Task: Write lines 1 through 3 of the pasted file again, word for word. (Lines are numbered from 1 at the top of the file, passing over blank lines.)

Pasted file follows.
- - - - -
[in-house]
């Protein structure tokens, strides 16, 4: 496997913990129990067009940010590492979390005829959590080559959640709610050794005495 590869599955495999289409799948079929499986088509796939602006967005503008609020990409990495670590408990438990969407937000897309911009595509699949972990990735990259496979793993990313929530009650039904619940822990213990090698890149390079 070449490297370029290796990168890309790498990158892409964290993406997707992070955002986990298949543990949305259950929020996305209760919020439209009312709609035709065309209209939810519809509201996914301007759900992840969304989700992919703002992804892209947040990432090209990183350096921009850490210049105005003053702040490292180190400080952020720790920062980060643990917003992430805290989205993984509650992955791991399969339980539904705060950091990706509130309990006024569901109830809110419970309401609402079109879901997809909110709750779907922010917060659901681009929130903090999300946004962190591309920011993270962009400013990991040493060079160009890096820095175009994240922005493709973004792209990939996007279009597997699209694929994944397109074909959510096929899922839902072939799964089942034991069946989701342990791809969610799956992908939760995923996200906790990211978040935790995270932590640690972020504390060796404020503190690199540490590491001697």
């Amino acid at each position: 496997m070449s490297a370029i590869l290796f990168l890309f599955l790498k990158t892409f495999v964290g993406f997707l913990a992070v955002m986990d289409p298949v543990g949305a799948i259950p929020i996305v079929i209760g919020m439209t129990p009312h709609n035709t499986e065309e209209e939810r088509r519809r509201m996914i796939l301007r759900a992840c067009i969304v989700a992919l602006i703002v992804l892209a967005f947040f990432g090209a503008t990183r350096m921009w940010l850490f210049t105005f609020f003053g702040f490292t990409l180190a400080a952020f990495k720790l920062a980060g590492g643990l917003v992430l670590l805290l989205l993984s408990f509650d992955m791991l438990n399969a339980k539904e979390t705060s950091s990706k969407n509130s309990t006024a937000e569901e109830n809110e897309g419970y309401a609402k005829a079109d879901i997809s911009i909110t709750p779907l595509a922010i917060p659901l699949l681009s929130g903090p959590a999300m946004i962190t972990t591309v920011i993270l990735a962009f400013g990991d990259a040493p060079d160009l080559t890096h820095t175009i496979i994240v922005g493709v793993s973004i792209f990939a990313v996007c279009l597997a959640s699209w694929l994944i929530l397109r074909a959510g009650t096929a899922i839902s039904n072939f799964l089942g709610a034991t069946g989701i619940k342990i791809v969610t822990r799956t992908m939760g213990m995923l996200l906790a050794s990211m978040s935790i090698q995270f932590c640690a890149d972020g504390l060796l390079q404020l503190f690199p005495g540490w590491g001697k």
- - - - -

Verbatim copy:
[in-house]
């Protein structure tokens, strides 16, 4: 496997913990129990067009940010590492979390005829959590080559959640709610050794005495 590869599955495999289409799948079929499986088509796939602006967005503008609020990409990495670590408990438990969407937000897309911009595509699949972990990735990259496979793993990313929530009650039904619940822990213990090698890149390079 070449490297370029290796990168890309790498990158892409964290993406997707992070955002986990298949543990949305259950929020996305209760919020439209009312709609035709065309209209939810519809509201996914301007759900992840969304989700992919703002992804892209947040990432090209990183350096921009850490210049105005003053702040490292180190400080952020720790920062980060643990917003992430805290989205993984509650992955791991399969339980539904705060950091990706509130309990006024569901109830809110419970309401609402079109879901997809909110709750779907922010917060659901681009929130903090999300946004962190591309920011993270962009400013990991040493060079160009890096820095175009994240922005493709973004792209990939996007279009597997699209694929994944397109074909959510096929899922839902072939799964089942034991069946989701342990791809969610799956992908939760995923996200906790990211978040935790995270932590640690972020504390060796404020503190690199540490590491001697």
């Amino acid at each position: 496997m070449s490297a370029i590869l290796f990168l890309f599955l790498k990158t892409f495999v964290g993406f997707l913990a992070v955002m986990d289409p298949v543990g949305a799948i259950p929020i996305v079929i209760g919020m439209t129990p009312h709609n035709t499986e065309e209209e939810r088509r519809r509201m996914i796939l301007r759900a992840c067009i969304v989700a992919l602006i703002v992804l892209a967005f947040f990432g090209a503008t990183r350096m921009w940010l850490f210049t105005f609020f003053g702040f490292t990409l180190a400080a952020f990495k720790l920062a980060g590492g643990l917003v992430l670590l805290l989205l993984s408990f509650d992955m791991l438990n399969a339980k539904e979390t705060s950091s990706k969407n509130s309990t006024a937000e569901e109830n809110e897309g419970y309401a609402k005829a079109d879901i997809s911009i909110t709750p779907l595509a922010i917060p659901l699949l681009s929130g903090p959590a999300m946004i962190t972990t591309v920011i993270l990735a962009f400013g990991d990259a040493p060079d160009l080559t890096h820095t175009i496979i994240v922005g493709v793993s973004i792209f990939a990313v996007c279009l597997a959640s699209w694929l994944i929530l397109r074909a959510g009650t096929a899922i839902s039904n072939f799964l089942g709610a034991t069946g989701i619940k342990i791809v969610t822990r799956t992908m939760g213990m995923l996200l906790a050794s990211m978040s935790i090698q995270f932590c640690a890149d972020g504390l060796l390079q404020l503190f690199p005495g540490w590491g001697k």